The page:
Friday, May 25, 2018


(based on a review copy)

This book is not my usual taste: a story about demonic possession. I like speculative fiction, but that’s a wide net and, like most people, my individual taste is more specific. I have never been a fan of: possession, ghosts, and the undead (think zombies and vampires), to name my strongest dislikes. Nevertheless, I found myself pulled into BE NOT AFRAID thanks to the book’s high suspense.

Much of the plot felt contrived and predictable to me, and it’s definitely a novel that puts plot before characters, another reason it goes against my usual taste. However, the author keeps the story plugging away at a fast pace with mystery woven into every page, so I still liked the book and would recommend it to others, especially those who think it sounds more like their taste to begin with.

Let me back up and describe the premise some more. Ever since Marin’s mother committed suicide Marin gained an unusual gift (or is it curse?). When she looks at people, she sees colored shapes indicating places where they’re experiencing pain, and, yikes, is the world ever full of pain. Suddenly, Marin’s life turns into a kaleidoscope of other people’s physical pain, making her retreat into herself socially. Then popular girl Cassie, with whom Marin has some unpleasant history, stands up in the middle of an assembly, points at Marin while whispering, “YOU,” and proceeds to have some kind of bizarre seizure. From there, Cassie’s older brother pursues Marin’s help in figuring out the cause behind Cassie’s increasingly concerning behavior. 

Aside from somewhat underdeveloped characters, I believe the main reason I struggled suspending my disbelief enough is that the story seems to assume the reader believes in God, demons, and possession rather than starting off with the assumption that we don’t and then working to convince us. As someone especially skeptical on all three points, I felt perhaps even more distanced from the story than someone who fully believes in or at least considers possible any or all of those three things.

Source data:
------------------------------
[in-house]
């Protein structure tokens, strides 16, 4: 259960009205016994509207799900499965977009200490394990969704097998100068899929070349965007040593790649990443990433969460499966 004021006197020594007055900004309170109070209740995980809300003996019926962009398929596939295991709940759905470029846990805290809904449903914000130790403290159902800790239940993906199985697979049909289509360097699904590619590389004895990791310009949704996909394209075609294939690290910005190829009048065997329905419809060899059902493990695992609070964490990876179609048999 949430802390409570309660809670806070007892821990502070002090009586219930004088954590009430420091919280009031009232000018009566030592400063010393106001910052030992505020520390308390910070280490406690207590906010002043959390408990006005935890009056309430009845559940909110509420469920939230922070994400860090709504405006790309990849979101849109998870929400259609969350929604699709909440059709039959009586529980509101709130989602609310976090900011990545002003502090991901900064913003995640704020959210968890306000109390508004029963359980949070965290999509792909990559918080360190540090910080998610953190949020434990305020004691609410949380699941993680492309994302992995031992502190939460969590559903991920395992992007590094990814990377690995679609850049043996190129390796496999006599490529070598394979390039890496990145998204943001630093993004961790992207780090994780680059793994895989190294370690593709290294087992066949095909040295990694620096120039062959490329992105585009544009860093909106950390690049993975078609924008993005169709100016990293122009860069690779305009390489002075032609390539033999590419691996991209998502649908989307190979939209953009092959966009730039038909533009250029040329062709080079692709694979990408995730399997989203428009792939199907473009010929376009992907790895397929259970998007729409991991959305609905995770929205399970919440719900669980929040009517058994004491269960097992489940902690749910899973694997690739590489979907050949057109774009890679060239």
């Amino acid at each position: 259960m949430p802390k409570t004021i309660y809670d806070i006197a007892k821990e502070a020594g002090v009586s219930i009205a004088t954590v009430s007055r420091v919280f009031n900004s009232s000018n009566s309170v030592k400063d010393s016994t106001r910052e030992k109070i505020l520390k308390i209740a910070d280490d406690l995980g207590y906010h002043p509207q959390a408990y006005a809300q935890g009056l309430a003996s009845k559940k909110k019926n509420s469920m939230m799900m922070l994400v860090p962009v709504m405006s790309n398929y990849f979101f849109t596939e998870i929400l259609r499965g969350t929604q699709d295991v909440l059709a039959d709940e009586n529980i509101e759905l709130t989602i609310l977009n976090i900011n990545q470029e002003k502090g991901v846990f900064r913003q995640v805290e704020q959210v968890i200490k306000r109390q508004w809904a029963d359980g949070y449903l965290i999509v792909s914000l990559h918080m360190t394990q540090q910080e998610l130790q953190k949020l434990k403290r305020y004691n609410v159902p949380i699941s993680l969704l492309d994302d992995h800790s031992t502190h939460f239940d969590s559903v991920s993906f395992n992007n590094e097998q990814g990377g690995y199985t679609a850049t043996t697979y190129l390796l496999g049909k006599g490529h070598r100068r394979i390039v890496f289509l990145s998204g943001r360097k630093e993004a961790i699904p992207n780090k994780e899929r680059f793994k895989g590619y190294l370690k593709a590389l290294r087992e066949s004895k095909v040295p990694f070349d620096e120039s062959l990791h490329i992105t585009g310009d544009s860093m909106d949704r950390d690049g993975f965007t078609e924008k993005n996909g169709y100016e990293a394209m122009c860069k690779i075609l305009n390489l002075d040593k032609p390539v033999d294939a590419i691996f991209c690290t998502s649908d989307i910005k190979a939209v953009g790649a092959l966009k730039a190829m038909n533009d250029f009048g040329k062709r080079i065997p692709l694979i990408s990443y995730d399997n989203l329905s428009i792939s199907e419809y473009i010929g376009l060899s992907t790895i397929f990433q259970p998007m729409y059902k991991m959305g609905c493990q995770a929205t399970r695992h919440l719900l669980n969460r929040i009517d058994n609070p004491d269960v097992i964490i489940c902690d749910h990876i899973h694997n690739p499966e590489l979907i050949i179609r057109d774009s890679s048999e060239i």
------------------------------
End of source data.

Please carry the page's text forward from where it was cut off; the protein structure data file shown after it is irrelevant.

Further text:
I really liked that Marin’s grandmother plays a central role in her life and found that one of the more distinctive aspects of this story. Not everyone has grandparents active in their lives, but I have a suspicion that most real life teenagers interact with their grandparents far more than most fictional teenagers.

This novel doesn’t break molds by any means, but not every book has to. If you’re looking for something fun to do with your free time, you can add reading BE NOT AFRAID to your list of possibilities.

Friday, May 18, 2018



Oh, you thought Snicket’s thirteen-book-long series was over, did you? Not quite. Here the puzzles continue with a collection of letters between the mysterious Beatrice and our fictional author Lemony. The letters, of course, include the characters’ usual efforts at coded messages as well as the rambling, subtextual wit that I consider the signature of this series.  

I found this installment a little too young for my tastes, but expect the target audience of middle grade readers will thoroughly enjoy analyzing each letter for hidden messages. The book is also a little more interactive with pop-up and fold-out pages as well as pockets for things like a poster. Definitely a fun addition for young fans of the series.

Friday, May 11, 2018

The Art of Reading: Recommendations